Dr. Steffi Friedrichs

AcumenIST, Belgium

Sustainable, Digital Innovations for Design & Manufacturing - the new Public-Private Orientation


The embedding of 'sustainability'-requirements into both products and processes is increasingly moving upstream in the value chain of innovations, demanding an ever earlier adoption of design-driven approaches that guide the discovery, R&D and manufacturing of materials and their complex devices through a combination of specifications derived from assessments that go beyond a single life cycle. This keynote will describe the background of the underlying drivers and developments that led to the growing importance of sustainability and resilience in both the public and the private sector, and their often collaborative implementation approaches.
With initiatives, such as the 'Safe and Sustainable by Design'-approach of the European Commission[1], the 'Safe(r) Innovation Approach' of the OECD[2], and the 'Safe by Design'-concept developed under European Committee for Standardization (CEN)[3], the regulators and standardisation bodies are now devising indicators and decision support systems to be followed in research projects pertaining to the implementation of overarching strategic goals, such as the Circular Economy Action Plan[4], and the Chemicals Strategy for Sustainability[5].
A reliable and resilient large-scale implementation of such design-driven product- and process-innovations in public and private research, however, is first and foremost dependent on the availability of digitalised knowledge (both data- and model-based) about their R&D object(ive)s. The pairing of sustainable innovation- and manufacturing-approaches with those pushing the digital agenda, as is done in the European Commission's 'Twin Transition'[6], therefore aims to combine important technical innovation fields, such as robotics, artificial intelligence, and digital process twinning with overarching environmental policies, such as the Strategy for Plastics in a Circular Economy[7], or the Waste Electrical and Electronic Equipment (WEEE) Directive[8], into an eco-innovation plan for Europe's Industry 4.0.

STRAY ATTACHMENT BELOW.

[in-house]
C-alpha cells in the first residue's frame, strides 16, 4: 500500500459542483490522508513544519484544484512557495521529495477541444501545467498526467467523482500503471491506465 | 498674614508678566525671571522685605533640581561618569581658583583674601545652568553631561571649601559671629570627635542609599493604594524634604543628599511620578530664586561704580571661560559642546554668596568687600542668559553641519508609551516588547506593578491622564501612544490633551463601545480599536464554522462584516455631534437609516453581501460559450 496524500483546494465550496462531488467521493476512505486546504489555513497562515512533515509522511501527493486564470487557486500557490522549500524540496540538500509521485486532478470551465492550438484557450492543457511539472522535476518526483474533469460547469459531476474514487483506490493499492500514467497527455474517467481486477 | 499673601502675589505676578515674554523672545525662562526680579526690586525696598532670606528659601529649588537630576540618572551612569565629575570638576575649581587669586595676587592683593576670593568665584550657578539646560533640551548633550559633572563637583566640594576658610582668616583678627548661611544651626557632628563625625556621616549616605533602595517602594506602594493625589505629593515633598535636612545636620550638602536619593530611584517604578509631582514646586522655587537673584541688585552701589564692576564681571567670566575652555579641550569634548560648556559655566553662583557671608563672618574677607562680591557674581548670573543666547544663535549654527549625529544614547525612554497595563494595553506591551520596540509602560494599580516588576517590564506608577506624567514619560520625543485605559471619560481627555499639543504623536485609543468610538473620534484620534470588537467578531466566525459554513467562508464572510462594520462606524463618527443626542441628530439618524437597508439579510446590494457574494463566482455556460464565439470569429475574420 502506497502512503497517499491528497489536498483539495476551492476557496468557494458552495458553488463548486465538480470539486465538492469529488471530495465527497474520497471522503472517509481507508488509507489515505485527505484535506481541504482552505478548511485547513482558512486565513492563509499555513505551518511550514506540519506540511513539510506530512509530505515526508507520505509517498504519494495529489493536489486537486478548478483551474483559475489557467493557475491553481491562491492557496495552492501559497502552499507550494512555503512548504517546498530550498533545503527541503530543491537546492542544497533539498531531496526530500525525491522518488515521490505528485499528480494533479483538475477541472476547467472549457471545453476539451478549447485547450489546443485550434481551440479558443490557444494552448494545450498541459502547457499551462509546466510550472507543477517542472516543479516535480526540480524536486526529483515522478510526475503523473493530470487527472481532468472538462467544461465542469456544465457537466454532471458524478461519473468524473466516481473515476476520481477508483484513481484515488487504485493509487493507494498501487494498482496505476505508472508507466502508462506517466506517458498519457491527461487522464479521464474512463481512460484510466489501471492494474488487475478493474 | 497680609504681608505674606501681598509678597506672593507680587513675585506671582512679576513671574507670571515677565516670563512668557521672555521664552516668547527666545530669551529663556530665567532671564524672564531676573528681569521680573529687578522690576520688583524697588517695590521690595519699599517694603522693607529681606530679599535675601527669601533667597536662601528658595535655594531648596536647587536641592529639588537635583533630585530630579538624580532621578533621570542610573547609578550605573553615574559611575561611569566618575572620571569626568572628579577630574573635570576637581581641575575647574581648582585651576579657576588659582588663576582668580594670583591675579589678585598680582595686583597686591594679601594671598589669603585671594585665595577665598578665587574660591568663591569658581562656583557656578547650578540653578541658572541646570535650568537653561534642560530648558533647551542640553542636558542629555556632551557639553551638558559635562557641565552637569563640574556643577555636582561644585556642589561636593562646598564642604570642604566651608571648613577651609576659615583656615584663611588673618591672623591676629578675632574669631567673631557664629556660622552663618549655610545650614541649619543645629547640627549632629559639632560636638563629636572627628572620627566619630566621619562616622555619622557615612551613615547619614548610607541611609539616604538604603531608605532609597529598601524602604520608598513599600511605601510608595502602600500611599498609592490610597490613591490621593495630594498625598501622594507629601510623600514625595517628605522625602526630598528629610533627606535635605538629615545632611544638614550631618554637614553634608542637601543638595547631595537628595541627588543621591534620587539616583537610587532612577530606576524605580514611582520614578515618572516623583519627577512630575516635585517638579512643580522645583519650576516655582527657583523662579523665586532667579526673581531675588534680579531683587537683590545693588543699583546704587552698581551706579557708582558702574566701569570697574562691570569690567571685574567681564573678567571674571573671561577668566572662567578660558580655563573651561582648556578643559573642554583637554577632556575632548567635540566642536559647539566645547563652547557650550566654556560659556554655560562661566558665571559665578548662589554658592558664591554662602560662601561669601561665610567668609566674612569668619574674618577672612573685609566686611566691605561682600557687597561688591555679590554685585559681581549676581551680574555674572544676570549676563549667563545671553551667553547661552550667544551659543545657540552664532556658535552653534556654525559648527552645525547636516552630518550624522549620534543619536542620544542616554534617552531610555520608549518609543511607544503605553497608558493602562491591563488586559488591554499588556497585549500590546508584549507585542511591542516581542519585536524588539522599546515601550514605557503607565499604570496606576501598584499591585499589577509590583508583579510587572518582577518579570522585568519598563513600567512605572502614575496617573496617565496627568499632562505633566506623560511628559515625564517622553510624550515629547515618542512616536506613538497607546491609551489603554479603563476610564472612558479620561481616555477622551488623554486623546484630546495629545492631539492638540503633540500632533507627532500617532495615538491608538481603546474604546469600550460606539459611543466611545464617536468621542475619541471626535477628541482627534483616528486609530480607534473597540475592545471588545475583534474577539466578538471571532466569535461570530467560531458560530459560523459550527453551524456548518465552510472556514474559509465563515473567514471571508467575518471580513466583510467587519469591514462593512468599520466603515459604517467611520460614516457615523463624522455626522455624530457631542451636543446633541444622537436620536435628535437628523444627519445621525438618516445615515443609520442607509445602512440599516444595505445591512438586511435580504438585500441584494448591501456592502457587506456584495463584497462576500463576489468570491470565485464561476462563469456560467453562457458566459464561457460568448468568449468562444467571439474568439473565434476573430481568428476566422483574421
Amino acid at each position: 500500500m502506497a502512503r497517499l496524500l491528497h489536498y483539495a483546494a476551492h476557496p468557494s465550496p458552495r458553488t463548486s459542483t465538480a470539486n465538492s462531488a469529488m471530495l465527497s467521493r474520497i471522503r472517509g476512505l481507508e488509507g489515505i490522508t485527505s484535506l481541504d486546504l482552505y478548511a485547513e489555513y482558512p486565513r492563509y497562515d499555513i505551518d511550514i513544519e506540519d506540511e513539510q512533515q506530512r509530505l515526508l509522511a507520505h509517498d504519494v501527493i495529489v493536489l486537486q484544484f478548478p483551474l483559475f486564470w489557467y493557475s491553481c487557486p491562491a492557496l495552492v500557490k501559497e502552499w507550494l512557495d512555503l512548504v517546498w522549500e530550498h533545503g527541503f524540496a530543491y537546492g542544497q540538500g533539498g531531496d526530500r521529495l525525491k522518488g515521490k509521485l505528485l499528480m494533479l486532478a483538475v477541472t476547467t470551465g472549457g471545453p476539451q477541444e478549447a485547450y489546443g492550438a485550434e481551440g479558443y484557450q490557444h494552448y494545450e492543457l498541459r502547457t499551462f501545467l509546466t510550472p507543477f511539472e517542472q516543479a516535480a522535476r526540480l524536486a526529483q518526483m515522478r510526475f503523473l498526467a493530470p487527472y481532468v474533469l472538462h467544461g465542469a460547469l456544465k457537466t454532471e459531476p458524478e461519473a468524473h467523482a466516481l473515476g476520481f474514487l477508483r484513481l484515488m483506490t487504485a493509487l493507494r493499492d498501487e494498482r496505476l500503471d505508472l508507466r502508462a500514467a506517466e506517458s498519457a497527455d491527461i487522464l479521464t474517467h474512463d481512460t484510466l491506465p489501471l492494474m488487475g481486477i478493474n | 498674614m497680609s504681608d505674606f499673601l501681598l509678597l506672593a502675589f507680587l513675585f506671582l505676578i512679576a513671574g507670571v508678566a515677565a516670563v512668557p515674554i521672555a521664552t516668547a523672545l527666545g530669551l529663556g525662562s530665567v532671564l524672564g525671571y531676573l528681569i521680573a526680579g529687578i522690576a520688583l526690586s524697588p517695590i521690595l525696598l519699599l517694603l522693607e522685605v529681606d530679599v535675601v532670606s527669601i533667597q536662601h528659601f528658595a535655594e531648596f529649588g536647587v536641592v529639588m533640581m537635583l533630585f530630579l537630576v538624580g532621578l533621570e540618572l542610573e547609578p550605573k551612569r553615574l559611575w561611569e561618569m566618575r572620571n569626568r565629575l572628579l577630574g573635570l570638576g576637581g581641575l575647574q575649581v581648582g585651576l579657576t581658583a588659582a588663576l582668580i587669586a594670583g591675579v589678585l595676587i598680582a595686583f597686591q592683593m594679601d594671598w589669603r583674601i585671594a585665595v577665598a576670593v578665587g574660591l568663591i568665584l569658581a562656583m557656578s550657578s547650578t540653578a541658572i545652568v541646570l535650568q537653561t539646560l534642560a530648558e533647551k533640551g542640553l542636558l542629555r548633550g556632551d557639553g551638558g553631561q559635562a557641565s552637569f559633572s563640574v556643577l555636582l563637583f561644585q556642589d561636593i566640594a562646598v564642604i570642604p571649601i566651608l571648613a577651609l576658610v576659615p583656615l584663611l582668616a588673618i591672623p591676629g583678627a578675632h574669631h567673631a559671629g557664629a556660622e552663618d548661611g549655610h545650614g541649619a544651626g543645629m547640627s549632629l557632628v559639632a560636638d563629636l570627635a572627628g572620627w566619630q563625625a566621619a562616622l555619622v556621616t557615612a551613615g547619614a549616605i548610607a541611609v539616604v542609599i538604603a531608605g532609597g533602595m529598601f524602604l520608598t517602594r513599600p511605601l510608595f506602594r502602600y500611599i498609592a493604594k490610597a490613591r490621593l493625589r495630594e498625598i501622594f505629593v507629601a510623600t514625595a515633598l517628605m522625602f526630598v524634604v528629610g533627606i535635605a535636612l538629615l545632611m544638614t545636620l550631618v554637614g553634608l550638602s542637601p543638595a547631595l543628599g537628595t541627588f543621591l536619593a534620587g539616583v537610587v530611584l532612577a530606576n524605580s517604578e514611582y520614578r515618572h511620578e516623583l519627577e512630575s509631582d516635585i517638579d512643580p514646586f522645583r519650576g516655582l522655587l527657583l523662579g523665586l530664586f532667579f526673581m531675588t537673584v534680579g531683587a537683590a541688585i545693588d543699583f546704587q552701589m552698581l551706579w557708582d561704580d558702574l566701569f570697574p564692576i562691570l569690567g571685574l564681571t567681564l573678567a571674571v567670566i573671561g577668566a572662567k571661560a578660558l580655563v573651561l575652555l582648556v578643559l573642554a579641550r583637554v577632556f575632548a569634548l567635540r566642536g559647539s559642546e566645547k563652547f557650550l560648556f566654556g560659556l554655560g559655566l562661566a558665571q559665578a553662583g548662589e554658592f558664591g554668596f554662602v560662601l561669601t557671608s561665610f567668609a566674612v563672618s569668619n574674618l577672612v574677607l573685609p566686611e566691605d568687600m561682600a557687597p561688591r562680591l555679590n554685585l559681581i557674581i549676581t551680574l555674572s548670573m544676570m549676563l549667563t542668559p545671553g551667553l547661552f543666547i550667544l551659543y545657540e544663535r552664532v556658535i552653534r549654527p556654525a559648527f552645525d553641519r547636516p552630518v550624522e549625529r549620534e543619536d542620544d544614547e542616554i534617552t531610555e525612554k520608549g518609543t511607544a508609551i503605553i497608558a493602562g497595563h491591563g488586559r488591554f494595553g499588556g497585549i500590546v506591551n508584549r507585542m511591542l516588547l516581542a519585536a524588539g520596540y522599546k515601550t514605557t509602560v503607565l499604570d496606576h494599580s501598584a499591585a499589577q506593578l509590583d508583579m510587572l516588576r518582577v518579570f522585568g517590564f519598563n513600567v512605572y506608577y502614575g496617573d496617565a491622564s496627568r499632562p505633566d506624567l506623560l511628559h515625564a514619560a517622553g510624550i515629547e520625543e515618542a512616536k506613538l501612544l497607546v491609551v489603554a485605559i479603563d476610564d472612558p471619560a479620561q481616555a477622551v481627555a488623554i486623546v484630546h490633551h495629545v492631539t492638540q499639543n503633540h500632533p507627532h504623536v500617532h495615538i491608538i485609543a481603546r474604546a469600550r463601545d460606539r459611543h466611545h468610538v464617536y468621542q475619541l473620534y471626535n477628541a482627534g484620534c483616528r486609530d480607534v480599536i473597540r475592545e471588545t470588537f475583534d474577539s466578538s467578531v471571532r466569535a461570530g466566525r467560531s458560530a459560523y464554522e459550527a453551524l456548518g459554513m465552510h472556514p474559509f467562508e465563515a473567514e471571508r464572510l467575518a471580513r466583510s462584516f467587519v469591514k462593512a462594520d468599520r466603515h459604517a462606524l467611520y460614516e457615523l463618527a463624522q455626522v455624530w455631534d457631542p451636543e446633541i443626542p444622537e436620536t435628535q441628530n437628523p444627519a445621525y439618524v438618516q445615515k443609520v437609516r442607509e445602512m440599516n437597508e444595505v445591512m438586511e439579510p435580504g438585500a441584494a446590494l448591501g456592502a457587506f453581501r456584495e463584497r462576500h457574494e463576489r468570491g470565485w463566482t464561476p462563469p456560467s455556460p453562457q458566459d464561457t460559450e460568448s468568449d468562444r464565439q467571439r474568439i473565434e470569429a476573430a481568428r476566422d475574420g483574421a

The NanoFabNet[9], a new stakeholder-initiated network for sustainable high-tech innovation, has conducted a grass-roots research exercise of the scientific developments in the fields of 'nanofabrication' and 'sustainability', in order to delineate the two disciplines and their research activities, and to ultimately find and define areas of overlap. This keynote presentation will describe the findings of this investigation and invite and enable experts working in the fields to initiate barrier-free interdisciplinary collaborations in this novel and future-focussed public-private orientation of sustainable design and manufacturing.

Steffi Friedrichs


Dr Steffi Friedrichs has been a leading expert, policy advisor and business representative for emerging technological innovation for nearly 25 years. She is currently the Founder and Director of AcumenIST, an internationally active consultancy that drives the advancement of science- and technology-based innovations through proactive initiatives in the public and private sector. Before joining AcumenIST, Steffi worked for the OECD, where she developed its definition, indicators and impact assessment of biotechnology and nanotechnology, and led two international workshops on genome editing. Steffi has a strong track record in the establishment, development and representation of technology-based companies; she was the Founder and General Director of the Nanotechnology Industry Association (NIA) group, Co-Founder and Member of the Board of Directors of the Chicago Micro- & Nanotechnology Community (CMNC), Director of the Master's Program in Micro- and Nanotechnology at the University of Cambridge, and Lecturer in Inorganic Chemistry and Solid State Chemistry at the University of Oxford.

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